Tennessee Becomes 16th State
On June 1, 1796, Tennessee was admitted to the Union.
The first known groups of Indians to live in Tennessee were the Mound Builders, who moved to the region about 1,000 years ago. They used mounds for burial places, as platforms for temples, and for the homes of chiefs. Many of these mounds are gigantic, and they were built without the aid of horses and oxen. Some of the mounds resemble animals when viewed from high above, and some mounds are shaped geometrically. Cherokee and Chickasaw Indians lived in the region when Europeans arrived.
A party of Spanish explorers led by Hernando de Soto raided some Indian villages in the Tennessee River valley in 1540. The party continued westward, and in 1541, de Soto became the first European to reach the Mississippi River. In 1673, the English explorers James Needham and Gabriel Arthur explored the Tennessee valley, and Louis Jolliet of Canada and Father Jacques Marquette of France sailed down the Mississippi River.
However, it wasn’t until 1682 that René-Robert Cavelier, Sieur de la Salle, claimed the Mississippi region, which includes Tennessee, in the name of France. To protect the claim, Cavalier built Fort Prud’homme on the Chickasaw Bluffs. The site was so isolated that it was soon abandoned. French settlers began moving to the Mississippi Valley and called the area New France. In 1714, Charles Charleville set up a French trading post at French Lick, near what is now Nashville, Tennessee.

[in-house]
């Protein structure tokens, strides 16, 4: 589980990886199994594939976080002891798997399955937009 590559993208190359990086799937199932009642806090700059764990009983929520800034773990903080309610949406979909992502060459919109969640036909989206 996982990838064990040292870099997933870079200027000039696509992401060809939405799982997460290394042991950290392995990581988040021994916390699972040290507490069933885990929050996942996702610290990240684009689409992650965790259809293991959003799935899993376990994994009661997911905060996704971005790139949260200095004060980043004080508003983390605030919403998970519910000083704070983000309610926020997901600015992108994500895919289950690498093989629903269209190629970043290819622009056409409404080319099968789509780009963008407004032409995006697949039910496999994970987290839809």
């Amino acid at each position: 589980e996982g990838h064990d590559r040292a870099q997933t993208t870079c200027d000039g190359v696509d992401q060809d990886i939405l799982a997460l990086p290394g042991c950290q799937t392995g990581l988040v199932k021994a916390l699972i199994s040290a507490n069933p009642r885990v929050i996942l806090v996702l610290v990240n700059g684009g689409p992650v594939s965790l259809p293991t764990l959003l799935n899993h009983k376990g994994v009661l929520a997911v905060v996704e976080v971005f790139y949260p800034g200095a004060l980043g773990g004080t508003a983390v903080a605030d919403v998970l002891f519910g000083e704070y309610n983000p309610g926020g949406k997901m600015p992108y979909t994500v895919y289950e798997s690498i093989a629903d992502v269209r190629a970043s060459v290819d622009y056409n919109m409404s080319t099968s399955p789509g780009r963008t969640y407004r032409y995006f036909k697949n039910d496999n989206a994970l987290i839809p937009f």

The French, Spanish, and English all claimed Tennessee and competed for trade with the Indians. Spain eventually gave up on its claims, but Britain and France developed a fierce rivalry. In 1754, the French and Indian War began between French and British settlers. Although the French were outnumbered 20 to 1, they held the upper hand in the early years of the conflict. But after nine years of fierce fighting, the British were victorious. In 1763, the French surrendered all of their claims east of the Mississippi to the British.
With the conclusion of the French and Indian War, English settlers from Virginia and North Carolina began moving to Tennessee. In fact, the area was governed as part of the colony of North Carolina. However, due to its isolation from the rest of colony – because of the Appalachian, Great Smokey, and Blue Ridge Mountains – it often had little involvement with North Carolina. In 1772, settlers in the area established their own government, the Watauga Association. This government created one of the first written constitutions in North America.
The Transylvania Company bought a large portion of present-day Tennessee and Kentucky from the Cherokee Indians in 1755. The legendary frontiersman Daniel Boone blazed the famous Wilderness Road through the Cumberland Gap, opening this vast territory for new settlement. Boone and about 30 other woodsmen created the road by improving various Indian trails and buffalo paths.
In 1779, James Robertson and John Donelson led settlers to Big Salt Lick on the Cumberland River. They built Fort Nashborough, which later became Nashville. This fort became the center of the Middle Tennessee settlements.